But there was another, even bigger prize: the three saw a massive audience surge at every single performance, all young. “We were surprised and amazed: we thought people only came to hear older musicians, those in their 40s and 50s,” recalled Siva. “There were hardly any young professional musicians at that time. Generally Carnatic seemed to be in a state of decline: very few masters drew good crowds.” He remembers the legendary vocalist Semmangudi Srinivasa Iyer writing to Ethiroli, a programme on Tamil Doordarshan, requesting that films not be shown on weekends so people would turn to music.
“We realised that the audiences were simply not growing to the same degree as the population,” said Siva. “We thought: why not develop this idea – have more youngsters perform and also get more youngsters to watch?”
The three – and soon an ever-growing circle of young Carnatic musicians – began to meet at Siva’s home to brainstorm. The idea of a forum for the young caught on quickly and started echoing.
The next year, 1985, was the international year of the youth, so the group decided to set the age limit for membership between 14 and 36 years. A half-year subscription would cost Rs 15. There were to be a president, treasurer and committee members representing every field of performance from the violin to vocal. The name and logo took shape at the T Nagar home of advertising professional Anand Siva.
“What resonated the most with me was a desire to break the barriers of elitism and traditionalism associated with classical music which were keeping people away,” said Anand Siva.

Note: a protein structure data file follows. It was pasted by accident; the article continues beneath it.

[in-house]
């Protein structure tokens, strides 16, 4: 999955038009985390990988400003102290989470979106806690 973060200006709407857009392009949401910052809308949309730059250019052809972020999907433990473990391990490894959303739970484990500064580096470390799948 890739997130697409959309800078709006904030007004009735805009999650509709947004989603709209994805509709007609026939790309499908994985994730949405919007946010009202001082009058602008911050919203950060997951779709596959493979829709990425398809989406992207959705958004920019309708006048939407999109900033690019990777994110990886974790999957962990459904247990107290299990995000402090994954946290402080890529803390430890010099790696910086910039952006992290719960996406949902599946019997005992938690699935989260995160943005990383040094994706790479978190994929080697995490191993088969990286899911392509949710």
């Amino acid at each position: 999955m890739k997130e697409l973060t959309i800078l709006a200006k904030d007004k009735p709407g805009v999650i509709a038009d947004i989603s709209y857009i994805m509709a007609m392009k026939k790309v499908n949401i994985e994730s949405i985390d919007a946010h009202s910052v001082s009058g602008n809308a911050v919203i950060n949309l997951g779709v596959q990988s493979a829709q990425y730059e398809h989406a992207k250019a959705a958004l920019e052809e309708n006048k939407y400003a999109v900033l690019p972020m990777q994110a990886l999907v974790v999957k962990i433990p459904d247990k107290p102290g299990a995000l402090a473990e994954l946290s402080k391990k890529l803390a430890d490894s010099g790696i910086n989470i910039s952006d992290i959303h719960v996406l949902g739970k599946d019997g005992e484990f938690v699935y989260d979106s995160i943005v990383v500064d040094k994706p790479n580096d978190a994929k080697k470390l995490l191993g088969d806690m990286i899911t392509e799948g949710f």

By mid-1985, with 30 members, the association held its first event – a flute recital by the R Gopinath-Ganesh duo at the now defunct Srinivasa Shastry Hall in Mylapore. In the audience were giants of the Carnatic scene, including dancer Padma Subrahmanyam and Semmangudi.
By the time the programme ended, the group’s membership had quadrupled. It was not just aspiring musicians who signed up. There were also those who simply loved music but had other career dreams.
“It was like we had found our idyll,” recalled vocalist Sangeetha Sivakumar, who had just moved from Kochi to forge a career in music. “There was this sudden, amazing realisation that this solidarity was what we had all been waiting for all along. We were driven by an immense passion. There were loud, strong voices among us, many of them women. Krishna [who Sivakumar later married] and I were in the committee and I remember Jayashri and Sowmya as selfless volunteers, always ready to help or sing. Everyone did something, we just organically stepped in where needed.”